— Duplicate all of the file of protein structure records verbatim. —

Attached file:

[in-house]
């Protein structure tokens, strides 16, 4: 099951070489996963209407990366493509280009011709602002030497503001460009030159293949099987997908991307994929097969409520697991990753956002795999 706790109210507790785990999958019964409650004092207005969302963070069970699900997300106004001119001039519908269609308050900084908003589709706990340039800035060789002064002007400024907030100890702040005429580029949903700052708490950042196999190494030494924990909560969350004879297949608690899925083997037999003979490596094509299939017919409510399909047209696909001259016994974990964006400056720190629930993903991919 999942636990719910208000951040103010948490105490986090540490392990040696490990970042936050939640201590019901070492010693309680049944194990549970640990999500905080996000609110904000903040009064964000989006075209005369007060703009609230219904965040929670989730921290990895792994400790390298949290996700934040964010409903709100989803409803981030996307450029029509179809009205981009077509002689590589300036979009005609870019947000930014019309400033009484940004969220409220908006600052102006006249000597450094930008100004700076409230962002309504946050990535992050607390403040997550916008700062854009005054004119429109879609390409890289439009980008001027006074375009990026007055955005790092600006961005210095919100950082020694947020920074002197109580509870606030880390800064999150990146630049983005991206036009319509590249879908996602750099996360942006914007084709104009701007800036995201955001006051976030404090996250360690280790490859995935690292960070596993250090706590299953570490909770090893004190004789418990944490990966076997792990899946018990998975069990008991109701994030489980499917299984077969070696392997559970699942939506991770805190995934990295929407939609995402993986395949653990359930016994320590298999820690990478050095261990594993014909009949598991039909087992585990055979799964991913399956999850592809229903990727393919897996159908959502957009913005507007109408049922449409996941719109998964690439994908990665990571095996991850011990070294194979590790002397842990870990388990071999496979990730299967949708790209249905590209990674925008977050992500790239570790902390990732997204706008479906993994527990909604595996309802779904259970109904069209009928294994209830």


[in-house]
């Protein structure tokens, strides 16, 4: 099951070489996963209407990366493509280009011709602002030497503001460009030159293949099987997908991307994929097969409520697991990753956002795999 706790109210507790785990999958019964409650004092207005969302963070069970699900997300106004001119001039519908269609308050900084908003589709706990340039800035060789002064002007400024907030100890702040005429580029949903700052708490950042196999190494030494924990909560969350004879297949608690899925083997037999003979490596094509299939017919409510399909047209696909001259016994974990964006400056720190629930993903991919 999942636990719910208000951040103010948490105490986090540490392990040696490990970042936050939640201590019901070492010693309680049944194990549970640990999500905080996000609110904000903040009064964000989006075209005369007060703009609230219904965040929670989730921290990895792994400790390298949290996700934040964010409903709100989803409803981030996307450029029509179809009205981009077509002689590589300036979009005609870019947000930014019309400033009484940004969220409220908006600052102006006249000597450094930008100004700076409230962002309504946050990535992050607390403040997550916008700062854009005054004119429109879609390409890289439009980008001027006074375009990026007055955005790092600006961005210095919100950082020694947020920074002197109580509870606030880390800064999150990146630049983005991206036009319509590249879908996602750099996360942006914007084709104009701007800036995201955001006051976030404090996250360690280790490859995935690292960070596993250090706590299953570490909770090893004190004789418990944490990966076997792990899946018990998975069990008991109701994030489980499917299984077969070696392997559970699942939506991770805190995934990295929407939609995402993986395949653990359930016994320590298999820690990478050095261990594993014909009949598991039909087992585990055979799964991913399956999850592809229903990727393919897996159908959502957009913005507007109408049922449409996941719109998964690439994908990665990571095996991850011990070294194979590790002397842990870990388990071999496979990730299967949708790209249905590209990674925008977050992500790239570790902390990732997204706008479906993994527990909604595996309802779904259970109904069209009928294994209830």